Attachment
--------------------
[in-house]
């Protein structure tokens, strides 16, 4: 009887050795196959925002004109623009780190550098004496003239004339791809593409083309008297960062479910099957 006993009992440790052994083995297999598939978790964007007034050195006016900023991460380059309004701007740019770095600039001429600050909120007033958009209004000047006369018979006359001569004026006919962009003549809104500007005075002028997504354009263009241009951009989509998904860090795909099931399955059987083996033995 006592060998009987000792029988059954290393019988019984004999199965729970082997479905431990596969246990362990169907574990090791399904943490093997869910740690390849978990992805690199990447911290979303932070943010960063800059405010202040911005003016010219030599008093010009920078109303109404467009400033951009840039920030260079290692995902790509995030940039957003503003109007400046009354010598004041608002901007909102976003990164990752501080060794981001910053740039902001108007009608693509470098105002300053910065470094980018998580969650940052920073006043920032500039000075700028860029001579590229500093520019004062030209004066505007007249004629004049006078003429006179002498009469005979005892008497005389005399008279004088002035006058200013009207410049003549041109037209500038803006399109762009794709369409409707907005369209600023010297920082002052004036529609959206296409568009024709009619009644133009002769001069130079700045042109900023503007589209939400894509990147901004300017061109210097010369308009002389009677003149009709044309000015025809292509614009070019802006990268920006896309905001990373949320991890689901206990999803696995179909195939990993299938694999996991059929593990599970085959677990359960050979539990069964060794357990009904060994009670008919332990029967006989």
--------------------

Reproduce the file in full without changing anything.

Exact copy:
[in-house]
């Protein structure tokens, strides 16, 4: 009887050795196959925002004109623009780190550098004496003239004339791809593409083309008297960062479910099957 006993009992440790052994083995297999598939978790964007007034050195006016900023991460380059309004701007740019770095600039001429600050909120007033958009209004000047006369018979006359001569004026006919962009003549809104500007005075002028997504354009263009241009951009989509998904860090795909099931399955059987083996033995 006592060998009987000792029988059954290393019988019984004999199965729970082997479905431990596969246990362990169907574990090791399904943490093997869910740690390849978990992805690199990447911290979303932070943010960063800059405010202040911005003016010219030599008093010009920078109303109404467009400033951009840039920030260079290692995902790509995030940039957003503003109007400046009354010598004041608002901007909102976003990164990752501080060794981001910053740039902001108007009608693509470098105002300053910065470094980018998580969650940052920073006043920032500039000075700028860029001579590229500093520019004062030209004066505007007249004629004049006078003429006179002498009469005979005892008497005389005399008279004088002035006058200013009207410049003549041109037209500038803006399109762009794709369409409707907005369209600023010297920082002052004036529609959206296409568009024709009619009644133009002769001069130079700045042109900023503007589209939400894509990147901004300017061109210097010369308009002389009677003149009709044309000015025809292509614009070019802006990268920006896309905001990373949320991890689901206990999803696995179909195939990993299938694999996991059929593990599970085959677990359960050979539990069964060794357990009904060994009670008919332990029967006989």